SQLPS and its limitations

SQL Server Powershell (SQLPS) enables some new possibilities when it comes to managing your instances, but it also comes with some limitations. These limitations are not always obvious and can sometimes be worked around. To understand the limitations you must first understand that SQLPS is not Powershell V1, V2 or V3 but rather a minishell on its own. It was created by Microsoft as a minishell based on Powershell V1 so the cmdlets available are based on V1. To get an idea of what is missing compared to newer versions of Powershell there is a list of feature differences between versions on Wikipedia which could give some pointers.

You can still use all the Powershell features from newer versions with some workarounds. When setting up jobs in SQL Server Agent for example you can select Powershell as a job step type. This actually means that you will use SQLPS and not the regular Powershell.
If you want the job to run regular Powershell commands from V2 or later (like Invoke-Command) you can use CmdExec as job step type instead and from there execute Powershell with the PS script included, like this:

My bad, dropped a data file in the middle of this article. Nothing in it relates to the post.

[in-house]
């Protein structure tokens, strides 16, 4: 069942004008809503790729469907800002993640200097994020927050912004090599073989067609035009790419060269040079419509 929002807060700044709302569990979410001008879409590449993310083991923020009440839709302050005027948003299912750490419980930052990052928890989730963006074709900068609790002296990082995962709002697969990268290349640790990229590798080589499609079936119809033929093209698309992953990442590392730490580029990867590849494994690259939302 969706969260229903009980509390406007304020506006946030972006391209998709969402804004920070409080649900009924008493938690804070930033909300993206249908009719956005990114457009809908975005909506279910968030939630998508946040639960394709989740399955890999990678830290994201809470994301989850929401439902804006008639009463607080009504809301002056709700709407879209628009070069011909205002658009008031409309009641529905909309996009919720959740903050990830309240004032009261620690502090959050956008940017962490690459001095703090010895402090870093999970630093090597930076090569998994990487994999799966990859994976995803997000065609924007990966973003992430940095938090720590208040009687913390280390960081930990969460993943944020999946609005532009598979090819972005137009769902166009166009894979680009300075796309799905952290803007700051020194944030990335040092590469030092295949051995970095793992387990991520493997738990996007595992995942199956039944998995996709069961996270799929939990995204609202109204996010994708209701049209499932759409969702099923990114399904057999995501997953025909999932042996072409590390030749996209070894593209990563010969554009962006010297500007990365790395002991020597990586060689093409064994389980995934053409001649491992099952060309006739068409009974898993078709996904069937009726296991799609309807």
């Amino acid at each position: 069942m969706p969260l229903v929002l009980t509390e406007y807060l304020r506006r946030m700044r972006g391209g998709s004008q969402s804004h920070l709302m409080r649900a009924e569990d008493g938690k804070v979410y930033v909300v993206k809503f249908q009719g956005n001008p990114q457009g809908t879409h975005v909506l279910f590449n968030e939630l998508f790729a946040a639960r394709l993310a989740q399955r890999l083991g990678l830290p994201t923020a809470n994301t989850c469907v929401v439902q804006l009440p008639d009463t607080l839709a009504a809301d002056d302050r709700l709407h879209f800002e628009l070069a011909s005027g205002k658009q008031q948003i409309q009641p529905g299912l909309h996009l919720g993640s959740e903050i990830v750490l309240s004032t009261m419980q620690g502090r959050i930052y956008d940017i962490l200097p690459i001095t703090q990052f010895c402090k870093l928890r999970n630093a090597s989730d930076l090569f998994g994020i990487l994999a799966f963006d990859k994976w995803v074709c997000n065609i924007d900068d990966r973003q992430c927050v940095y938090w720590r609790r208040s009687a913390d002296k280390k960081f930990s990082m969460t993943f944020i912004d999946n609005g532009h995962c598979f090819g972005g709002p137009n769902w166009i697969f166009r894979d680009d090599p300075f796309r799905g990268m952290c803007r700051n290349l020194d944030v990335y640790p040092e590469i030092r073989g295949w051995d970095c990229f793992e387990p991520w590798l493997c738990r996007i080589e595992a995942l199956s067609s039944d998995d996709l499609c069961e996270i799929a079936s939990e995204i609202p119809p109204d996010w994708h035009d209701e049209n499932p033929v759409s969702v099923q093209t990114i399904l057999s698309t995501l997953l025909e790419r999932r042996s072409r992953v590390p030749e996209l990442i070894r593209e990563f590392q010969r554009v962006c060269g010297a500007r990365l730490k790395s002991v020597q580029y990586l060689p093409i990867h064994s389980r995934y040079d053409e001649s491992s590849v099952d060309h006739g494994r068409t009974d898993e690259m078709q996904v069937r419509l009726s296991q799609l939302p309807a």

'Use with CmdExec
powershell.exe -Command "& {Invoke-Command -ComputerName MyServername -ScriptBlock {Stop-Service -DisplayName 'MyServiceDisplayName'}}"

When you run PS scripts in this way you will use the regular Powershell from the operating system instead of SQLPS and it gives you all the features of newer versions of Powershell in SQL Server Agent jobs. There is no difference in SQLPS in SQL Server 2008 and SQL Server 2008 R2. In SQL Server 2012 however, the Powershell integration is much deeper and these kind of workarounds are much less needed.

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